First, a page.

How to get up from a fall | Philips Lifeline ®

How to get up from a fall

Falls are a particular concern for older adults. Every year, one in three Canadian seniors suffers a fall. A can pose a risk to safety, health, and independence of older adults. As we get older, this risk increases. It is not possible to prevent every fall, so getting up from a fall safely is an important skill for all seniors and older adults to be familiar with:

1. Prepare

Getting up from a fall - Step 1

Getting up quickly or the wrong way could make an injury worse. If you are hurt, call for help using a medical alert service or a telephone.

Getting up from a fall - Step 2

Look around for a sturdy piece of furniture or the bottom of a staircase. Don’t try to stand up on your own.

Getting up from a fall - Step 3

Roll over onto your side by turning your head in the direction you are trying to roll, and then move your shoulders, arm, hips, and finally, your leg over.

2. Raise

Getting up from a fall - Step 4

Push your upper body up. Lift your head and pause for a few moments to steady yourself.

Getting up from a fall - Step 5

Slowly get up on your hands and knees and crawl to a sturdy chair.

Getting up from a fall - Step 6

Place your hands on the seat of the chair and slide one foot forward so it is flat on the floor.

3. Sit

Getting up from a fall - Step 7

Keep the other leg bent with your knee on the floor.

Getting up from a fall - Step 8

From this kneeling position, slowly rise and turn your body to sit in the chair.

Getting up from a fall - Step 9

Sit for a few minutes before you try to do anything else.

After a fall

On average, every 22 seconds, a person over the age of 65 will fall.

Most people know that falls result in bruises and broken bones. It is less well known that being unable to get up after a fall can cause further, more serious injury. This is important because it is estimated that about half of the older adults who fall cannot get back up without help. Furthermore, the longer one is down, the greater the risk of medical problems that may have been prevented by getting help quickly.

What problems can result from being down too long after a fall?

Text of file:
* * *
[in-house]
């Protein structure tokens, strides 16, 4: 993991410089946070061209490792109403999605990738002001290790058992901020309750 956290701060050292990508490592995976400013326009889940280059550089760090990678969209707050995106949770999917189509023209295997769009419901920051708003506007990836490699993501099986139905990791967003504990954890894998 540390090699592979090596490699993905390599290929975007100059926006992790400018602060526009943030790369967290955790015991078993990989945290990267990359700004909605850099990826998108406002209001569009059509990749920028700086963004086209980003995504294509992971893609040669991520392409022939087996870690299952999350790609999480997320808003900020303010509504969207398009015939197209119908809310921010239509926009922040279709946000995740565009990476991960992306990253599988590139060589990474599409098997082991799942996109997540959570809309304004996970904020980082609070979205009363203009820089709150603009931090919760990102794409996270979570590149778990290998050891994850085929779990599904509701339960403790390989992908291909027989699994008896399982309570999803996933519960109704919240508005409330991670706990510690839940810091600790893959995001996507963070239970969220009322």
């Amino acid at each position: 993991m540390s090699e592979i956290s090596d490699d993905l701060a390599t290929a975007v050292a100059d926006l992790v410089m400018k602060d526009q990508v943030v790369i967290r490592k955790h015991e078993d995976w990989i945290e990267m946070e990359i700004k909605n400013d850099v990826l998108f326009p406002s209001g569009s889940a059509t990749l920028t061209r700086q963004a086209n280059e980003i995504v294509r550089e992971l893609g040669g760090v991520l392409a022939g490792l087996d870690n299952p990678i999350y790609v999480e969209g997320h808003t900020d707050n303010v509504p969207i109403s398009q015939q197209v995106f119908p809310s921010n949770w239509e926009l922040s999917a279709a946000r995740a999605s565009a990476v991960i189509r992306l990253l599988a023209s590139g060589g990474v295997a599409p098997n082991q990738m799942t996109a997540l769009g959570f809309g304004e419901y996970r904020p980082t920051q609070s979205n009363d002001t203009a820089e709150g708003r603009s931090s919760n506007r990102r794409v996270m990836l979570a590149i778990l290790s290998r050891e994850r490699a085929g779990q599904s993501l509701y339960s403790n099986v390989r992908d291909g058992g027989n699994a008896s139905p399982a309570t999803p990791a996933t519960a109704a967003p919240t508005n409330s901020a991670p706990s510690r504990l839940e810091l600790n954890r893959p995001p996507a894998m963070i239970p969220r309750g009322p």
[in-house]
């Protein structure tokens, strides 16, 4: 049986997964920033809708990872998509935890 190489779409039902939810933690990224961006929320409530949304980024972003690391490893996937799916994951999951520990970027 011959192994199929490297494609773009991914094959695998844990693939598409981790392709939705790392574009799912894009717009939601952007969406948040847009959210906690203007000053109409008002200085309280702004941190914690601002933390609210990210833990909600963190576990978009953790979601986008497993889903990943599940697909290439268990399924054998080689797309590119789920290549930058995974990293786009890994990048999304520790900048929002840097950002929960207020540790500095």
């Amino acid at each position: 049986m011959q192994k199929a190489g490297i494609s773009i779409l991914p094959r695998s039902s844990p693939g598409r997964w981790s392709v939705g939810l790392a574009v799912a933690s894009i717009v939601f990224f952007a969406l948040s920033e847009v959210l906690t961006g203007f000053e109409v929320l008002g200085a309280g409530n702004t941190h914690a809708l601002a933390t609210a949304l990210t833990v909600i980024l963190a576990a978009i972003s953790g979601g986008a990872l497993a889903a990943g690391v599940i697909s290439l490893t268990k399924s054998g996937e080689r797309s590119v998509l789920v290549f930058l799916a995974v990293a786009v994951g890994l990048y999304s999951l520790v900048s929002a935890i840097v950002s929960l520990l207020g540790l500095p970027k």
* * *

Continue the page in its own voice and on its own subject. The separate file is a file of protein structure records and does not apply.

A fall causes a person’s full weight to land on a few points of impact, causing immediate soft tissue damage. This injury gradually expands due to swelling which causes increasing pressure. If one gets back up, the pressure is relieved and there is perhaps only soreness and bruising. However, if the injury is such that the person cannot get up – or cannot even roll to take the weight of the body off the injury – the swelling and pressure extend. With the passage of time, the damage extends to any parts of the body that are lying still or are under pressure against hard surfaces.

What exactly happens?

Pressure Ulcers – Unrelieved pressure causes soft tissue to break down from lack of oxygen and essential nutrients, causing what is commonly referred to as “pressure” or “bed sores.” The position of the body after the fall, the struggle to get up and moisture from perspiration or urine can all complicate the situation. If unrelieved, the damage extends to deeper tissues.

Rhabdomyolysis – A medical condition that results when muscle tissue is damaged, releasing proteins into the bloodstream where they don’t belong. The proteins can clog the kidneys and, in severe cases, cause acute kidney failure and the need for dialysis. Dehydration – Dehydration can result if an individual can’t get up after a fall and get drinking water. This, in turn, can lead to many complications, including low blood pressure, confusion, shock, and damage to the brain, kidneys, and other internal organs that need water to function properly.

Aspiration Pneumonia – This serious lung infection results from inhaling fluids, food, or other foreign matter from the mouth or stomach after a fall. Those who are unconscious after a fall are especially susceptible. The presence of pneumonia is likely to complicate recovery from the fall.

Hypothermia – After a fall, lying in one position in a cold room or on a cold floor can reduce the body’s ability to regulate internal temperature. This becomes especially serious when the body’s temperature drops below 95°F (35°C) affecting the functioning of the heart.

Social and psychological consequences

In addition to the physical consequences, being unable to get up causes feelings of helplessness and can trigger a debilitating fear of falling. All of these possible consequences can limit a person’s ability to function and may be prevented by getting help quickly after a fall.

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